We notice with interest that the Department promises to “grow and professionalize the defence procurement workforce” including the “addition of new procurement specialists (60 persons) and enhanced training and professional accreditation for defence procurement personnel”. It is imperative that this type of workforce development is matched with investment in DND’s workforce across maintenance, service delivery, and core capabilities. If not, we will continue to see a drain on our ability to respond effectively in-house, and rely too heavily on outside providers, potentially compromising national security as this imbalance is exacerbated.

As revealed in a National Defence briefing document, the in-service support contract for new acquisitions of the Royal Canadian Navy’s Arctic Offshore Patrol Ships and Join Support Ships will include unprecedented access to Department of National Defence facilities, support equipment, and supervision of DND employees. This $5 billion contract raises significant concerns both for personnel retention at DND, including investment in an effective and adequate workforce, as well as the extent to which it puts significant military intelligence and operations in the hand of a private company.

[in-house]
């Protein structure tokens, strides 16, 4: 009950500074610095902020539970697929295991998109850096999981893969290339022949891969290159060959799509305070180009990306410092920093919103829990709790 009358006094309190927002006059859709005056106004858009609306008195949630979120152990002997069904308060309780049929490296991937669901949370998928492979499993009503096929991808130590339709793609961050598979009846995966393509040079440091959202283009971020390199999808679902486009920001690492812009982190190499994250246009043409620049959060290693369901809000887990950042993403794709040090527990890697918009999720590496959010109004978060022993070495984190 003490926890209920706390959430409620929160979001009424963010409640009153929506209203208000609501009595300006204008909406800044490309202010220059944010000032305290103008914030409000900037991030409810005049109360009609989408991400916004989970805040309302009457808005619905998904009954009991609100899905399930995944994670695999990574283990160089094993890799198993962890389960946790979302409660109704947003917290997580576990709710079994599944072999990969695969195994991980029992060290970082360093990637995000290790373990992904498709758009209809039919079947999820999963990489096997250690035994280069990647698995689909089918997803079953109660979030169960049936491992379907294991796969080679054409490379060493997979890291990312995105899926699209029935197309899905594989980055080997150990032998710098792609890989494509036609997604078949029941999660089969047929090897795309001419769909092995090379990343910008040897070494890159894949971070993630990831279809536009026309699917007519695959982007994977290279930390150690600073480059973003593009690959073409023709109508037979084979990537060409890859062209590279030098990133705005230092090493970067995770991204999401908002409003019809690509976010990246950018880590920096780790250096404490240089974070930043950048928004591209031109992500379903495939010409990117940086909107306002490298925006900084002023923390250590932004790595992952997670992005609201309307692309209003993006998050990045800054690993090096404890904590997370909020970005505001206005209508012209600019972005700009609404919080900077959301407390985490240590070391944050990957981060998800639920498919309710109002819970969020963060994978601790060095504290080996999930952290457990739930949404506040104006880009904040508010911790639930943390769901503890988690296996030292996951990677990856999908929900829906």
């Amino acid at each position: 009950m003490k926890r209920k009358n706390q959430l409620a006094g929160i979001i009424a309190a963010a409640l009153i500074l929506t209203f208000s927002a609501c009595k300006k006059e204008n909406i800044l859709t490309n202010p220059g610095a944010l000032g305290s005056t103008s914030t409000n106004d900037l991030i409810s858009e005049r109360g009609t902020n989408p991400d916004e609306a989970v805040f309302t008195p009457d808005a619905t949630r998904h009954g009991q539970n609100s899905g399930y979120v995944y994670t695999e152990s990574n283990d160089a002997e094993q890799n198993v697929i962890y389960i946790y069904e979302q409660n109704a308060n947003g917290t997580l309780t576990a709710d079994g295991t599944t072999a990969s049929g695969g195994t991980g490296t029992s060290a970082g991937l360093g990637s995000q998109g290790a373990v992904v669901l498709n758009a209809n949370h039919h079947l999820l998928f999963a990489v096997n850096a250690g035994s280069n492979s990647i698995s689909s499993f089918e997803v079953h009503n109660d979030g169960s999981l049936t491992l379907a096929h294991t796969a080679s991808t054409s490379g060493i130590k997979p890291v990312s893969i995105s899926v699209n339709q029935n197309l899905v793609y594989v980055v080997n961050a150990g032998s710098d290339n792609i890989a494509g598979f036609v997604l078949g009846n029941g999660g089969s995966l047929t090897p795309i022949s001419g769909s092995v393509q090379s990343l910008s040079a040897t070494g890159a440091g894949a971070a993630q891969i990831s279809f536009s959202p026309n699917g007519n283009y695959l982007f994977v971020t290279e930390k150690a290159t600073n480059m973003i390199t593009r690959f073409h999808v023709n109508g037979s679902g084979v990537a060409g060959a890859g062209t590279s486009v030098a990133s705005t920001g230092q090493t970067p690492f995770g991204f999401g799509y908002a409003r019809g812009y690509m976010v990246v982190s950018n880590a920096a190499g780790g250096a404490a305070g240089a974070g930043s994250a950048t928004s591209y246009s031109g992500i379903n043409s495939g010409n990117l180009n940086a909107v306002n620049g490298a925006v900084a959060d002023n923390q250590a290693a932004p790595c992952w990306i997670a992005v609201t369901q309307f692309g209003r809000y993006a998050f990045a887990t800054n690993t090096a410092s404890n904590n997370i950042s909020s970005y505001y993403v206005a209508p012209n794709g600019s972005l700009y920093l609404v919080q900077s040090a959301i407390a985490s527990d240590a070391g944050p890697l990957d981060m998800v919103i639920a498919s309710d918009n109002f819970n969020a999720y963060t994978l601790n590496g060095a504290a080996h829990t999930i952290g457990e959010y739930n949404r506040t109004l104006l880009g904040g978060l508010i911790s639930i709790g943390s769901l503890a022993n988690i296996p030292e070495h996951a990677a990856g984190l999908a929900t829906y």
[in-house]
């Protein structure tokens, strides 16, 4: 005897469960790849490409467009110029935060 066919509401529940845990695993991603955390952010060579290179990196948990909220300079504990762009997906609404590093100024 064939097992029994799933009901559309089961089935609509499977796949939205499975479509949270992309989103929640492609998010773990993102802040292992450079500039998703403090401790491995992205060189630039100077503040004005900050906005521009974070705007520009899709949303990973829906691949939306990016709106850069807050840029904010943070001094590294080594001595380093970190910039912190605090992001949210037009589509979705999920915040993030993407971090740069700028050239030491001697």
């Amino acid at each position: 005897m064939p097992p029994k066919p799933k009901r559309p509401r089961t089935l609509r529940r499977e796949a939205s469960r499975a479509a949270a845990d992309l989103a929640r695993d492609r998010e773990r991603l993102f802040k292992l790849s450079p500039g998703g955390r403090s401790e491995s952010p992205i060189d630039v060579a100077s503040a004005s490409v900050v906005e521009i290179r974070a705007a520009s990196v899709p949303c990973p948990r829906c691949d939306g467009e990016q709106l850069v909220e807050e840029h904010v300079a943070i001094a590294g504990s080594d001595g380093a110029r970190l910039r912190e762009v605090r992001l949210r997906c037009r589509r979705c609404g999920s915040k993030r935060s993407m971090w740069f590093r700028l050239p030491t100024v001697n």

Prior to the briefing’s release, UNDE was not consulted about the sweeping nature of this new agreement, which puts responsibility for core maintenance and upkeep in private hands – work that is being done in-house with the existing fleet. We are concerned this could be repeated with other tendered projects in the future. As we have learned with expensive public contracts like Phoenix, mismanaged contracts can have significant adverse effects both on the department as well as the broader public service. Within DND, this is compounded by the potential compromising of our national security apparatus by private industry and clear security risks in under- investing in our own core capabilities.

An immediate review is needed for these tenders and the extent of contracted-out services that are included, addressing the precedent this sets for future procurement at DND. We hope that you can address these concerns and reassure both our members and the wider public that Canada’s defence investments will continue to be in the public interest.

Yours sincerely,

John MacLennan, President, Union of National Defence Employees

Robyn Benson, President, Public Service Alliance of Canada

CC:    The Honourable Harjit Singh Sajjan, Minister of National Defence The Honourable Chrystia Freeland, Minister of Foreign Affairs

James Bezan, Critic for National Defence, Conservative Party (Selkirk– Interlake–Eastman)

Randal   Garrison,  Critic  for   National   Defence,   New   Democratic   Party (Esquimalt—Saanich—Sooke)

Elizabeth May, Party Leader, Green Party of Canada (Saanich-Gulf Islands) Martine Ouellet, Party Leader, Bloc Quebecois

June 26, 2017